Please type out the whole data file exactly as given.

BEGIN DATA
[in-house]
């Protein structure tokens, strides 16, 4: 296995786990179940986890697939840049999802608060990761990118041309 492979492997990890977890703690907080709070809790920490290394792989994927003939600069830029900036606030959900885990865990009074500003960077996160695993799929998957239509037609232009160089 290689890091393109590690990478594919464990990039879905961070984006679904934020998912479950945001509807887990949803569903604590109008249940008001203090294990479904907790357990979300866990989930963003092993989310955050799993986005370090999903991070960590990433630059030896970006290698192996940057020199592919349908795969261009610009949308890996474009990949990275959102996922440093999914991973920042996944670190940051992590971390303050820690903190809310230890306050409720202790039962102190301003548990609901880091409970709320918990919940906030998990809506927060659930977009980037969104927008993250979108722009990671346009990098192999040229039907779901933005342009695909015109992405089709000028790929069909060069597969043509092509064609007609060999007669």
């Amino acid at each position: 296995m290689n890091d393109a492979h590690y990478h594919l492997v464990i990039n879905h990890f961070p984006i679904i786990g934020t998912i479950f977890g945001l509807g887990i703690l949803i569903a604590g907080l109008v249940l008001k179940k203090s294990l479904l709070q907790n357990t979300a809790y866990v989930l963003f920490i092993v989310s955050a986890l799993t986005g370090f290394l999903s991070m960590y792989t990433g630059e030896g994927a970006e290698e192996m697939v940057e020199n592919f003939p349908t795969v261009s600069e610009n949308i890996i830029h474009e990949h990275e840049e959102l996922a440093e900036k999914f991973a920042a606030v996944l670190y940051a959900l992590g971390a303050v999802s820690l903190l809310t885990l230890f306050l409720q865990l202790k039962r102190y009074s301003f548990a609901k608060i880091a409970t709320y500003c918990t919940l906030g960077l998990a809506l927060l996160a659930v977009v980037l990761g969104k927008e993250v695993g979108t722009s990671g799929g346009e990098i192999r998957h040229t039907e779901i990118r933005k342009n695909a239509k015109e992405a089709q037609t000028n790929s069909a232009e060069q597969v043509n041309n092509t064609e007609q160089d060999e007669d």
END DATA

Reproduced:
[in-house]
């Protein structure tokens, strides 16, 4: 296995786990179940986890697939840049999802608060990761990118041309 492979492997990890977890703690907080709070809790920490290394792989994927003939600069830029900036606030959900885990865990009074500003960077996160695993799929998957239509037609232009160089 290689890091393109590690990478594919464990990039879905961070984006679904934020998912479950945001509807887990949803569903604590109008249940008001203090294990479904907790357990979300866990989930963003092993989310955050799993986005370090999903991070960590990433630059030896970006290698192996940057020199592919349908795969261009610009949308890996474009990949990275959102996922440093999914991973920042996944670190940051992590971390303050820690903190809310230890306050409720202790039962102190301003548990609901880091409970709320918990919940906030998990809506927060659930977009980037969104927008993250979108722009990671346009990098192999040229039907779901933005342009695909015109992405089709000028790929069909060069597969043509092509064609007609060999007669």
């Amino acid at each position: 296995m290689n890091d393109a492979h590690y990478h594919l492997v464990i990039n879905h990890f961070p984006i679904i786990g934020t998912i479950f977890g945001l509807g887990i703690l949803i569903a604590g907080l109008v249940l008001k179940k203090s294990l479904l709070q907790n357990t979300a809790y866990v989930l963003f920490i092993v989310s955050a986890l799993t986005g370090f290394l999903s991070m960590y792989t990433g630059e030896g994927a970006e290698e192996m697939v940057e020199n592919f003939p349908t795969v261009s600069e610009n949308i890996i830029h474009e990949h990275e840049e959102l996922a440093e900036k999914f991973a920042a606030v996944l670190y940051a959900l992590g971390a303050v999802s820690l903190l809310t885990l230890f306050l409720q865990l202790k039962r102190y009074s301003f548990a609901k608060i880091a409970t709320y500003c918990t919940l906030g960077l998990a809506l927060l996160a659930v977009v980037l990761g969104k927008e993250v695993g979108t722009s990671g799929g346009e990098i192999r998957h040229t039907e779901i990118r933005k342009n695909a239509k015109e992405a089709q037609t000028n790929s069909a232009e060069q597969v043509n041309n092509t064609e007609q160089d060999e007669d």